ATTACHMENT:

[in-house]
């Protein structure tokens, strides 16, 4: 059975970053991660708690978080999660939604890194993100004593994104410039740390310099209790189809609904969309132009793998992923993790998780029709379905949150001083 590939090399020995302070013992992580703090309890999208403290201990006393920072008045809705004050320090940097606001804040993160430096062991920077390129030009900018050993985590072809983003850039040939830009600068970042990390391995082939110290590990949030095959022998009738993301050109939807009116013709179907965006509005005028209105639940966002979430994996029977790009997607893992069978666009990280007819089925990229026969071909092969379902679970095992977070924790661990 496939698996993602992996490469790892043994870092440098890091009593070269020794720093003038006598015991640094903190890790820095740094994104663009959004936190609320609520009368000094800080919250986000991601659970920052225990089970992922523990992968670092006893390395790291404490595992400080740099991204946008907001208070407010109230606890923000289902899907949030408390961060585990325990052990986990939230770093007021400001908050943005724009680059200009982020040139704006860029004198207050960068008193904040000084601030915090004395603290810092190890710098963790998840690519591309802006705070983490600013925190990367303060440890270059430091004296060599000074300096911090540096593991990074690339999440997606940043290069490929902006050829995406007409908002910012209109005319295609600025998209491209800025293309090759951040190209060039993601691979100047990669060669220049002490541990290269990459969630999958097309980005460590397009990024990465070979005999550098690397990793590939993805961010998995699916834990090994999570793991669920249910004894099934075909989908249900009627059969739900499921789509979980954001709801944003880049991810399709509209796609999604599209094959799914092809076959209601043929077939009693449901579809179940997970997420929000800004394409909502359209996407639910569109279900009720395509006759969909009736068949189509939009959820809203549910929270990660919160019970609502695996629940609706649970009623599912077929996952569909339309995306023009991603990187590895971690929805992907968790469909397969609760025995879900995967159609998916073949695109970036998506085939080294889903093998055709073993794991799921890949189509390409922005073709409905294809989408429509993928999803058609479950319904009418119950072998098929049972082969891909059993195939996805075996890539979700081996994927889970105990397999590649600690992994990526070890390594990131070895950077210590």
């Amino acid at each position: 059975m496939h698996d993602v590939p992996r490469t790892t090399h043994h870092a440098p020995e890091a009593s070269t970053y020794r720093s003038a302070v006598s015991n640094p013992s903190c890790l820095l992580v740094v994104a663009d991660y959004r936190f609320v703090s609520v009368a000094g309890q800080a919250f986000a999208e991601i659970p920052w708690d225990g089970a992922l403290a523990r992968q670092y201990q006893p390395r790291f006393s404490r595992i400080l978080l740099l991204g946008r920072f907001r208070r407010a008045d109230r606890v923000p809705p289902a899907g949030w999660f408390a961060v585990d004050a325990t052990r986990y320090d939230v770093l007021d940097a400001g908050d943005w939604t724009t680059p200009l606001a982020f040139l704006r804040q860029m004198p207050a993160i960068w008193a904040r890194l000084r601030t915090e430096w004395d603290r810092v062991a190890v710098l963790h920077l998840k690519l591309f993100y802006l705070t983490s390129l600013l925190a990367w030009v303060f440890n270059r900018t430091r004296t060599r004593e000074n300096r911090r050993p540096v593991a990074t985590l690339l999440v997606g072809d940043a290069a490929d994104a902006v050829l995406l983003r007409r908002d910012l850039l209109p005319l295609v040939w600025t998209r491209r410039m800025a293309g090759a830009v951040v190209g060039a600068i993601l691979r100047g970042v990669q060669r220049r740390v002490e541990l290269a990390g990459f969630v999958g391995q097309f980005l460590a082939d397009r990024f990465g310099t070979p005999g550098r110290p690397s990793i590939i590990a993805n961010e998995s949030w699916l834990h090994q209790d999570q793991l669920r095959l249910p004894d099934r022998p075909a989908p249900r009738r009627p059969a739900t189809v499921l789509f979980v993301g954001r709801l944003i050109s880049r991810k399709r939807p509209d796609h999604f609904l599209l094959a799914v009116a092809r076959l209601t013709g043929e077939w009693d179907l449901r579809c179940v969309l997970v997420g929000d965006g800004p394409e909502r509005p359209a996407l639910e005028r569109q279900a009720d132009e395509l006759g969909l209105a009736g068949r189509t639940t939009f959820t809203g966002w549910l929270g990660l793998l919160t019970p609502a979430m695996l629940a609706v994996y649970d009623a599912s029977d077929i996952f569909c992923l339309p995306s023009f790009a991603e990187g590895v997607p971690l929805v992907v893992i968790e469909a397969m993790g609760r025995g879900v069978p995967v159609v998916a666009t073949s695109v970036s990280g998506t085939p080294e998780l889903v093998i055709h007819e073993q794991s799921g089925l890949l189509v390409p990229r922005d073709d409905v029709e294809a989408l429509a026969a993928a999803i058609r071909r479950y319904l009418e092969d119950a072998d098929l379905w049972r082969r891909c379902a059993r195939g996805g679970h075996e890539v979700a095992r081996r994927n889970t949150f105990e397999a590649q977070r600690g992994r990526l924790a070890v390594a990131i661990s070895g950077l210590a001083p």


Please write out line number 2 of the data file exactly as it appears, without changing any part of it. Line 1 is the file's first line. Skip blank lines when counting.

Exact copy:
């Protein structure tokens, strides 16, 4: 059975970053991660708690978080999660939604890194993100004593994104410039740390310099209790189809609904969309132009793998992923993790998780029709379905949150001083 590939090399020995302070013992992580703090309890999208403290201990006393920072008045809705004050320090940097606001804040993160430096062991920077390129030009900018050993985590072809983003850039040939830009600068970042990390391995082939110290590990949030095959022998009738993301050109939807009116013709179907965006509005005028209105639940966002979430994996029977790009997607893992069978666009990280007819089925990229026969071909092969379902679970095992977070924790661990 496939698996993602992996490469790892043994870092440098890091009593070269020794720093003038006598015991640094903190890790820095740094994104663009959004936190609320609520009368000094800080919250986000991601659970920052225990089970992922523990992968670092006893390395790291404490595992400080740099991204946008907001208070407010109230606890923000289902899907949030408390961060585990325990052990986990939230770093007021400001908050943005724009680059200009982020040139704006860029004198207050960068008193904040000084601030915090004395603290810092190890710098963790998840690519591309802006705070983490600013925190990367303060440890270059430091004296060599000074300096911090540096593991990074690339999440997606940043290069490929902006050829995406007409908002910012209109005319295609600025998209491209800025293309090759951040190209060039993601691979100047990669060669220049002490541990290269990459969630999958097309980005460590397009990024990465070979005999550098690397990793590939993805961010998995699916834990090994999570793991669920249910004894099934075909989908249900009627059969739900499921789509979980954001709801944003880049991810399709509209796609999604599209094959799914092809076959209601043929077939009693449901579809179940997970997420929000800004394409909502359209996407639910569109279900009720395509006759969909009736068949189509939009959820809203549910929270990660919160019970609502695996629940609706649970009623599912077929996952569909339309995306023009991603990187590895971690929805992907968790469909397969609760025995879900995967159609998916073949695109970036998506085939080294889903093998055709073993794991799921890949189509390409922005073709409905294809989408429509993928999803058609479950319904009418119950072998098929049972082969891909059993195939996805075996890539979700081996994927889970105990397999590649600690992994990526070890390594990131070895950077210590």